The Falls Church City Football Association, in conjunction with the George Mason Mustangs football team, will host the organization’s Annual Recruiting Event at FCCFA Treasurer Dave Hagigh’s home at 306 Shadow Walk, Fall Church, on April 29, from 1:00-3:00pm.
All MEH and GMHS students, 6th – 11th grade who are interested in playing George Mason football next Fall are welcome. Pizza and drinks will be served and opportunities for joining the team will be discussed.
Current Mustang players are welcome and encouraged to attend – bring a friend who doesn’t yet play!
To pose inquiries, contact theFCCFA (email@example.com)
March 22, 2012
DEDICATION OF WALTER MESS PLAZA – 400 N. Oak Street (next to the American Legion on the W&OD Trail) City of Falls Church
On Sunday, March 25, 2012 at 3 pm., several dignitaries including Congressman Jim Moran, Mayor Nader Baroukh, Brian Knapp, Chairman of the Northern Virginia Regional Park Authority, and Roger Neighborgall, organizer of this event and President of the Friends of the W&OD Trail. will honor long time Falls Church City resident, local businessman, and community activist, Walter Mess.
Walter Mess was a pioneer in the founding of the Northern Virginia Regional Park Authority, generating local and legislative support for the existing regional park system. As the Authority’s second Chairman, who served in that capacity for 46 years, Walter Mess conceived and designed the Washington and Old Dominion Railroad Trail, commonly called the W&OD Trail.
Upon his retirement in 2006, the Northern Virginia Regional Park Authority named him Chairman Emeritus in recognition of his founding role and his long list of accomplishments as Chairman. In the Northern Virginia Regional Park Authority’s early years, Walter Mess, land economist and mortgage banker, hiked each property the new agency considered acquiring. NVRPA now preserves more than 10,000 acres and operates 19 regional parks in the cities of Alexandria, Fairfax and Falls Church and the counties of Arlington, Fairfax and Loudoun.
Above is photo of Walter Mess in his OSS Award Beret, for Distinguished Service Award in WWII. Walter Mess, born December 21, 1912 is a storied war hero who received the Purple Heart for wounds received and many awards for bravery. He received the OSS Distinguished Service Award for his service in World War II, where he and his crew rescued over 200 downed Allied aviators. Commanding his 85 foot long boat that could reach speeds exceeding 60 mph was only part of his duties as head of the OSS Maritime Operations in the Indian Ocean. The OSS – Office of Strategic Services – was the predecessor of the Central Intelligence Agency.
The public is invited to attend and join in the dedication of the Walter Mess Plaza on The W&OD Trail, at 400 N. Oak Street, next to the American Legion in the City of Falls Church.
Citizens are urged to participate and thank Walter Mess for his outstanding service to his community and his country, and for his vision in establishing the wonderful W&OD Trail which is enjoyed by so many, from biking enthusiasts to hikers and those who just stroll to enjoy the outdoors.
By STEPHEN SIEGEL
Falls Church Times Staff
March 22, 2012
What started as a request for a variance on City Manager Wyatt Shields’ new house exploded into a controversy this week that has so far caused two members of the City’s Board of Zoning Appeals (BZA) to submit their resignations.
The two resignations are those of John Murphy, the board chairman, and Kent Taylor, who each sent letters detailing their unhappiness with City officials this week. Mr. Murphy’s letter, a source says, was a terse two sentence statement that said little other than that he objected to “city policies” and as a result couldn’t continue his service on the board.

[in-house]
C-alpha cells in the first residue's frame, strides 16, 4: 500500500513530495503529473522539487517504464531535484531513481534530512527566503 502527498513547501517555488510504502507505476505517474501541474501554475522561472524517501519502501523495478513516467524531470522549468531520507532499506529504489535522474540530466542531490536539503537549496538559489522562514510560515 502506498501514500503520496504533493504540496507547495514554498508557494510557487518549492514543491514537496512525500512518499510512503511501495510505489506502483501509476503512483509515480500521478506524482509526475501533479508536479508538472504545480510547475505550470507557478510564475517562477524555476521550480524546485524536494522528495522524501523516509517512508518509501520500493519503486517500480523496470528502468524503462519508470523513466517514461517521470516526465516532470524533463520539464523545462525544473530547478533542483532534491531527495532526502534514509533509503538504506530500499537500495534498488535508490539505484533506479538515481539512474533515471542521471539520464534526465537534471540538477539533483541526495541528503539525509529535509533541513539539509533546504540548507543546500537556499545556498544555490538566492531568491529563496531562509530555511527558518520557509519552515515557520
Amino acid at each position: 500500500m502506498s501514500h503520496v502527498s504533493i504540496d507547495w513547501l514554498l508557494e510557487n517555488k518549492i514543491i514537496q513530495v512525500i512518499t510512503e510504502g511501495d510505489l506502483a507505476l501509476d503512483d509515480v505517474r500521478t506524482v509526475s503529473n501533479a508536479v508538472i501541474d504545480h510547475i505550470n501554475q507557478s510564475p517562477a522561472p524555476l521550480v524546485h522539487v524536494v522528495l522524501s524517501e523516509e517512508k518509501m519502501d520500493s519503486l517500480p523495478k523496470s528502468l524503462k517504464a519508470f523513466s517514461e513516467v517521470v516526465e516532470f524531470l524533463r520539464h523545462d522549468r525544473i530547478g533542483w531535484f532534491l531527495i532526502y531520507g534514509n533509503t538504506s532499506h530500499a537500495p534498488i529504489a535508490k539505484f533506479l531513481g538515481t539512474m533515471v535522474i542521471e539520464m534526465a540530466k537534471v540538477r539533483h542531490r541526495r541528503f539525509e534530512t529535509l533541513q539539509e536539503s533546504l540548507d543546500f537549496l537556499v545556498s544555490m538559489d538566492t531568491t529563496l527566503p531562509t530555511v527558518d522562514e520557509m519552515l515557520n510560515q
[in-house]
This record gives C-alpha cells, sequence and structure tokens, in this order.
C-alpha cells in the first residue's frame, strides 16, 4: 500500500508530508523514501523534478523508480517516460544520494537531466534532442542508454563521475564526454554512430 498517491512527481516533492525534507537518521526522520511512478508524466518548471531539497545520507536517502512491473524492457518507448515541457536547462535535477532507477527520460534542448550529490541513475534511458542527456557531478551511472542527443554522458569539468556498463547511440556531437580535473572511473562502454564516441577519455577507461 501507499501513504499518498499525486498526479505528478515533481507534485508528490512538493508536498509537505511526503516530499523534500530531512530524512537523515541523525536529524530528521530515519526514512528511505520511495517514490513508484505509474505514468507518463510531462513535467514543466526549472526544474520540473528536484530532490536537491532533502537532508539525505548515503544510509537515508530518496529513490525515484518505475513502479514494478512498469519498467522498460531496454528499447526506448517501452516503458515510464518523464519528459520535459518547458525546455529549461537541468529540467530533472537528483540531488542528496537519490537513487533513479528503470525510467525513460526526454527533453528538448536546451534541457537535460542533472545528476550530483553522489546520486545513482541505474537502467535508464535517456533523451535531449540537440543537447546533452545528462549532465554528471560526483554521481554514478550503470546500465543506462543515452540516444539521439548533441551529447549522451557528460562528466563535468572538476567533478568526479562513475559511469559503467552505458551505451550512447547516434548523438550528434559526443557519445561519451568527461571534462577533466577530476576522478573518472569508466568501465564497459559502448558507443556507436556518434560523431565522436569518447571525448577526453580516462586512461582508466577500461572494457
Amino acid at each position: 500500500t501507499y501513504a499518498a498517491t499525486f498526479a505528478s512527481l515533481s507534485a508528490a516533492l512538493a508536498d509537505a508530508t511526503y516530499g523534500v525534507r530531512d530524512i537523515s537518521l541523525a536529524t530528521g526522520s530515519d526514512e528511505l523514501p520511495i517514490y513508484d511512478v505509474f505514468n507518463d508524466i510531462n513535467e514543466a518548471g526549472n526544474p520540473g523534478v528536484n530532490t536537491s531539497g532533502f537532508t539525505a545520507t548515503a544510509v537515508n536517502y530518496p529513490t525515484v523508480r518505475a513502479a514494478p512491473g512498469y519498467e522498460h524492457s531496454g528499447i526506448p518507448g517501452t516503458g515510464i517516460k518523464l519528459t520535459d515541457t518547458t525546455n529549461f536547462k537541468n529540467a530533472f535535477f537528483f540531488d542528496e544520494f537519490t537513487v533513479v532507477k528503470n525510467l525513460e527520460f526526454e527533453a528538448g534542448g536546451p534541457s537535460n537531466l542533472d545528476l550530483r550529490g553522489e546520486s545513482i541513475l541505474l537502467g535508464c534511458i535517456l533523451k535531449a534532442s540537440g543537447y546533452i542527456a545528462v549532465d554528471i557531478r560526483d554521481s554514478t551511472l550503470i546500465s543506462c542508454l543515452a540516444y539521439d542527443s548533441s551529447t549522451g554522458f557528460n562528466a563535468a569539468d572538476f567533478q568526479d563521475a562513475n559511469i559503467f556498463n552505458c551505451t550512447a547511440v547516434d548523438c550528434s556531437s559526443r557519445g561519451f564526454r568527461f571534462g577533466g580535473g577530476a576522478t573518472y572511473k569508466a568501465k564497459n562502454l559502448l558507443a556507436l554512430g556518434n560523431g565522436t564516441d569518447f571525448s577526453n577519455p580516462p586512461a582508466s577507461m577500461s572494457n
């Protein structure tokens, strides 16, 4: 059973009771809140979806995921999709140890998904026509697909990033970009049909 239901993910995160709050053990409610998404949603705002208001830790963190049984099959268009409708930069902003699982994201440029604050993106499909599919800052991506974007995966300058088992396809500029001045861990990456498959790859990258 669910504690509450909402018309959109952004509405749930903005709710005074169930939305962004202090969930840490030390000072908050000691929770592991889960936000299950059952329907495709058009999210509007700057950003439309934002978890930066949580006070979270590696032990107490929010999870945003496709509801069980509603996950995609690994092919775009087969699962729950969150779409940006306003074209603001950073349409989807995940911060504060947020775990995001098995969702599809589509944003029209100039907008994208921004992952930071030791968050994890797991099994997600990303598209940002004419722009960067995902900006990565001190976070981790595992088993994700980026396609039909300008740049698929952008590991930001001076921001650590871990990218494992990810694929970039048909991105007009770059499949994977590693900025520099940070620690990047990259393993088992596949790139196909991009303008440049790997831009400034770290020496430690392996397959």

Mr. Taylor’s letter, a different source says, is more detailed, but the Times has not yet been able to procure copies of either. Mr. Murphy declined to release his and declined to comment. Asked via email if his resignation letter speaks for itself, he responded: “Yes.”
The controversy began last fall, when Patricia Shields, Mr. Shields’ wife and the general contractor on the new home they are building at 900 Parker Street, requested a variance from the city zoning code to reduce the required “setback” — the house’s distance from the street — from 30 feet to 25 in order to add a second story to the existing one-story rambler.
The house predates the 30 foot setback requirement, and already sits just 25 feet from Parker Street, five feet less than is allowed now. So granting the variance would allow a second story without moving anything closer to the street than it already is, and the board approved it Oct 13.
But the board denied another request, this one for a front porch that would extend 10 feet from the structure. Under the code, a front porch can extend up to eight feet, making the dispute about a difference of just two feet. Nevertheless, the board denied the request the same night.
At this point, it seemed like a minor dispute. But it flared in December when Mr. Murphy visited Mr. Shields’ new home and saw that what was being constructed did not match the board’s ruling, he said at a meeting of the BZA March 15. Instead, a porch was being constructed 10 feet wide, in what Mr. Murphy said “appeared to countermand” the denial from Oct. 13.
City Zoning Administrator John Boyle was out of town the day of the hearing, but City Planning Director James Snyder and City Attorney John Foster defended the city’s decision to grant a permit despite the BZA’s order, telling the board that allowing the porch to extend 10 feet would only place it in line with the existing front stoop, which they said was within the city’s rights.
“The City’s position is that this is consistent with the ‘policy and practice of the City,” Mr. Snyder said.